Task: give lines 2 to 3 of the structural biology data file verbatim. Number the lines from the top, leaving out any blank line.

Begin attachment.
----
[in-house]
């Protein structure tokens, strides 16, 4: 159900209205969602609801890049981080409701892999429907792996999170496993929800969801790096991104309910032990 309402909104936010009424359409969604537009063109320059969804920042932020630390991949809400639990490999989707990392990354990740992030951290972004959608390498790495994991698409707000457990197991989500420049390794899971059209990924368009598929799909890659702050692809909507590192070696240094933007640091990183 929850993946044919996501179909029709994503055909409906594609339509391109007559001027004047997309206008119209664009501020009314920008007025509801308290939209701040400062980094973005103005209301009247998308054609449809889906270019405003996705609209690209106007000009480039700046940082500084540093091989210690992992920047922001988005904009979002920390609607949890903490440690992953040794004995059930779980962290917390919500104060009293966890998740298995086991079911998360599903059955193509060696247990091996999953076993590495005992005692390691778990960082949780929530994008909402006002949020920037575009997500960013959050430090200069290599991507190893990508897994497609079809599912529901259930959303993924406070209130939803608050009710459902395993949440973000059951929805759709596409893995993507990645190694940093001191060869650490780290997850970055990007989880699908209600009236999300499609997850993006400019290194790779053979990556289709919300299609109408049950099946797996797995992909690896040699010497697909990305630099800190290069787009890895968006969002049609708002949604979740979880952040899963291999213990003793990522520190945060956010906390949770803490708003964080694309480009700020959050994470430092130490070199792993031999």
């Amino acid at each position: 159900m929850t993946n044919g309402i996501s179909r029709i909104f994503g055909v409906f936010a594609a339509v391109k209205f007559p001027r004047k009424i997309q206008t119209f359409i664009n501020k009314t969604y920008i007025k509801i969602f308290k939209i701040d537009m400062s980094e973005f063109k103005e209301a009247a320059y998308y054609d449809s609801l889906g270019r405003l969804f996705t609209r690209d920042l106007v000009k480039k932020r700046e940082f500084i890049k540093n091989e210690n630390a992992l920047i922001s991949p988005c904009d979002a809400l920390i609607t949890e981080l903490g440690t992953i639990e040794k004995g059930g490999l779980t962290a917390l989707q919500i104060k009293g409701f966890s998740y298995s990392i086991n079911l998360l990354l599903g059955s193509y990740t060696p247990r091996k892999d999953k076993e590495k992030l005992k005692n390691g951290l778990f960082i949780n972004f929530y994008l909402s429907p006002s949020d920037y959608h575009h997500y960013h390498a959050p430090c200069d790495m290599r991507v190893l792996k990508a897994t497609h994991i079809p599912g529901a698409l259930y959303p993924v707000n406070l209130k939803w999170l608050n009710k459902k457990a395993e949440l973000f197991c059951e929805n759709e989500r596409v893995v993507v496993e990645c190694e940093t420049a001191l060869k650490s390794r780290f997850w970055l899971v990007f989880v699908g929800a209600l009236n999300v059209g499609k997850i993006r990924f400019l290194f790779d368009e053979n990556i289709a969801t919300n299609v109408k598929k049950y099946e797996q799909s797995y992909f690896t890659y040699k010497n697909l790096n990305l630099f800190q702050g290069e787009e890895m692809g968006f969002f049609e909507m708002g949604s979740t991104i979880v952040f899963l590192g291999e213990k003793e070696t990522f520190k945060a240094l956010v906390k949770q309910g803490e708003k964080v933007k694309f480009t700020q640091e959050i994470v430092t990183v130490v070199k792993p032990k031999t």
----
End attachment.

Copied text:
């Protein structure tokens, strides 16, 4: 159900209205969602609801890049981080409701892999429907792996999170496993929800969801790096991104309910032990 309402909104936010009424359409969604537009063109320059969804920042932020630390991949809400639990490999989707990392990354990740992030951290972004959608390498790495994991698409707000457990197991989500420049390794899971059209990924368009598929799909890659702050692809909507590192070696240094933007640091990183 929850993946044919996501179909029709994503055909409906594609339509391109007559001027004047997309206008119209664009501020009314920008007025509801308290939209701040400062980094973005103005209301009247998308054609449809889906270019405003996705609209690209106007000009480039700046940082500084540093091989210690992992920047922001988005904009979002920390609607949890903490440690992953040794004995059930779980962290917390919500104060009293966890998740298995086991079911998360599903059955193509060696247990091996999953076993590495005992005692390691778990960082949780929530994008909402006002949020920037575009997500960013959050430090200069290599991507190893990508897994497609079809599912529901259930959303993924406070209130939803608050009710459902395993949440973000059951929805759709596409893995993507990645190694940093001191060869650490780290997850970055990007989880699908209600009236999300499609997850993006400019290194790779053979990556289709919300299609109408049950099946797996797995992909690896040699010497697909990305630099800190290069787009890895968006969002049609708002949604979740979880952040899963291999213990003793990522520190945060956010906390949770803490708003964080694309480009700020959050994470430092130490070199792993031999």
């Amino acid at each position: 159900m929850t993946n044919g309402i996501s179909r029709i909104f994503g055909v409906f936010a594609a339509v391109k209205f007559p001027r004047k009424i997309q206008t119209f359409i664009n501020k009314t969604y920008i007025k509801i969602f308290k939209i701040d537009m400062s980094e973005f063109k103005e209301a009247a320059y998308y054609d449809s609801l889906g270019r405003l969804f996705t609209r690209d920042l106007v000009k480039k932020r700046e940082f500084i890049k540093n091989e210690n630390a992992l920047i922001s991949p988005c904009d979002a809400l920390i609607t949890e981080l903490g440690t992953i639990e040794k004995g059930g490999l779980t962290a917390l989707q919500i104060k009293g409701f966890s998740y298995s990392i086991n079911l998360l990354l599903g059955s193509y990740t060696p247990r091996k892999d999953k076993e590495k992030l005992k005692n390691g951290l778990f960082i949780n972004f929530y994008l909402s429907p006002s949020d920037y959608h575009h997500y960013h390498a959050p430090c200069d790495m290599r991507v190893l792996k990508a897994t497609h994991i079809p599912g529901a698409l259930y959303p993924v707000n406070l209130k939803w999170l608050n009710k459902k457990a395993e949440l973000f197991c059951e929805n759709e989500r596409v893995v993507v496993e990645c190694e940093t420049a001191l060869k650490s390794r780290f997850w970055l899971v990007f989880v699908g929800a209600l009236n999300v059209g499609k997850i993006r990924f400019l290194f790779d368009e053979n990556i289709a969801t919300n299609v109408k598929k049950y099946e797996q799909s797995y992909f690896t890659y040699k010497n697909l790096n990305l630099f800190q702050g290069e787009e890895m692809g968006f969002f049609e909507m708002g949604s979740t991104i979880v952040f899963l590192g291999e213990k003793e070696t990522f520190k945060a240094l956010v906390k949770q309910g803490e708003k964080v933007k694309f480009t700020q640091e959050i994470v430092t990183v130490v070199k792993p032990k031999t």